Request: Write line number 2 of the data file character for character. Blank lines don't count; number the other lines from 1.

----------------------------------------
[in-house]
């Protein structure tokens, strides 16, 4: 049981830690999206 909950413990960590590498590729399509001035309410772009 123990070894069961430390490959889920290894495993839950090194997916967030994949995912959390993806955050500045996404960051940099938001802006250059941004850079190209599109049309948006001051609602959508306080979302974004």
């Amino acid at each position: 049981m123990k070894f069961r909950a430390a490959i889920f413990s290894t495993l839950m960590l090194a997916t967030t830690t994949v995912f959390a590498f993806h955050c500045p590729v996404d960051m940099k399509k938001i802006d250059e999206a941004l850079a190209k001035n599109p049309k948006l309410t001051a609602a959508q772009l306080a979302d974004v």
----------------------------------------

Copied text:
């Protein structure tokens, strides 16, 4: 049981830690999206 909950413990960590590498590729399509001035309410772009 123990070894069961430390490959889920290894495993839950090194997916967030994949995912959390993806955050500045996404960051940099938001802006250059941004850079190209599109049309948006001051609602959508306080979302974004």